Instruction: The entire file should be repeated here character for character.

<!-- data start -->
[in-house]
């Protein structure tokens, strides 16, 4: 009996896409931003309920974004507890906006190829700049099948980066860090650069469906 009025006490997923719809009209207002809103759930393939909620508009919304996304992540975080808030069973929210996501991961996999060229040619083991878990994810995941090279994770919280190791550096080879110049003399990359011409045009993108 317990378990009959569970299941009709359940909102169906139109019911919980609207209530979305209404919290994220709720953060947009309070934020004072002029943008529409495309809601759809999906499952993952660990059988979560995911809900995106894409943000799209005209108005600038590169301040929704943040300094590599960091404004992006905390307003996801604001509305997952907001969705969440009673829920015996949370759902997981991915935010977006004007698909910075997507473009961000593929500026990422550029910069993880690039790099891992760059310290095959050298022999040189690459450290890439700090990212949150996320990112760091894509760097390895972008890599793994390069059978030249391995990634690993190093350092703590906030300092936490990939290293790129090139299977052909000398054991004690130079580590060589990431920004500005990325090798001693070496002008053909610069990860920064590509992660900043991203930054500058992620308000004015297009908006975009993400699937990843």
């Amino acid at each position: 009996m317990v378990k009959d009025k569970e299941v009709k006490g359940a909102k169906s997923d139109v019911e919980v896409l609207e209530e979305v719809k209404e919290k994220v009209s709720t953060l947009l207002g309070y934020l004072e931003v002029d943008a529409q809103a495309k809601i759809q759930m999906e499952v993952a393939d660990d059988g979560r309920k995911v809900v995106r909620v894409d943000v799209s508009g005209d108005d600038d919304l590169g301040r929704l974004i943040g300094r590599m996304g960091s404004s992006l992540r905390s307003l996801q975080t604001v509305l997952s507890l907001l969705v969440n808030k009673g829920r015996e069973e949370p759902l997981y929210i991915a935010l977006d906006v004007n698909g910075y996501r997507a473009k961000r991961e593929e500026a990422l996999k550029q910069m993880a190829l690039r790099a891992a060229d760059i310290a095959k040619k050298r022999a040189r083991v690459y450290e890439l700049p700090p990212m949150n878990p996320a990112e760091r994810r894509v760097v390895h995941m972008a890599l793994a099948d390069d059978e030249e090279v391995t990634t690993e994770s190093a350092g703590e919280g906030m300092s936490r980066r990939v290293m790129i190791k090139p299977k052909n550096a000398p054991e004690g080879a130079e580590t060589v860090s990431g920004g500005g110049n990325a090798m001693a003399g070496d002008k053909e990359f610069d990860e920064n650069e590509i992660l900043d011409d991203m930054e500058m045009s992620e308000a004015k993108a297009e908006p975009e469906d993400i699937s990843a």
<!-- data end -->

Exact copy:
[in-house]
């Protein structure tokens, strides 16, 4: 009996896409931003309920974004507890906006190829700049099948980066860090650069469906 009025006490997923719809009209207002809103759930393939909620508009919304996304992540975080808030069973929210996501991961996999060229040619083991878990994810995941090279994770919280190791550096080879110049003399990359011409045009993108 317990378990009959569970299941009709359940909102169906139109019911919980609207209530979305209404919290994220709720953060947009309070934020004072002029943008529409495309809601759809999906499952993952660990059988979560995911809900995106894409943000799209005209108005600038590169301040929704943040300094590599960091404004992006905390307003996801604001509305997952907001969705969440009673829920015996949370759902997981991915935010977006004007698909910075997507473009961000593929500026990422550029910069993880690039790099891992760059310290095959050298022999040189690459450290890439700090990212949150996320990112760091894509760097390895972008890599793994390069059978030249391995990634690993190093350092703590906030300092936490990939290293790129090139299977052909000398054991004690130079580590060589990431920004500005990325090798001693070496002008053909610069990860920064590509992660900043991203930054500058992620308000004015297009908006975009993400699937990843």
């Amino acid at each position: 009996m317990v378990k009959d009025k569970e299941v009709k006490g359940a909102k169906s997923d139109v019911e919980v896409l609207e209530e979305v719809k209404e919290k994220v009209s709720t953060l947009l207002g309070y934020l004072e931003v002029d943008a529409q809103a495309k809601i759809q759930m999906e499952v993952a393939d660990d059988g979560r309920k995911v809900v995106r909620v894409d943000v799209s508009g005209d108005d600038d919304l590169g301040r929704l974004i943040g300094r590599m996304g960091s404004s992006l992540r905390s307003l996801q975080t604001v509305l997952s507890l907001l969705v969440n808030k009673g829920r015996e069973e949370p759902l997981y929210i991915a935010l977006d906006v004007n698909g910075y996501r997507a473009k961000r991961e593929e500026a990422l996999k550029q910069m993880a190829l690039r790099a891992a060229d760059i310290a095959k040619k050298r022999a040189r083991v690459y450290e890439l700049p700090p990212m949150n878990p996320a990112e760091r994810r894509v760097v390895h995941m972008a890599l793994a099948d390069d059978e030249e090279v391995t990634t690993e994770s190093a350092g703590e919280g906030m300092s936490r980066r990939v290293m790129i190791k090139p299977k052909n550096a000398p054991e004690g080879a130079e580590t060589v860090s990431g920004g500005g110049n990325a090798m001693a003399g070496d002008k053909e990359f610069d990860e920064n650069e590509i992660l900043d011409d991203m930054e500058m045009s992620e308000a004015k993108a297009e908006p975009e469906d993400i699937s990843a």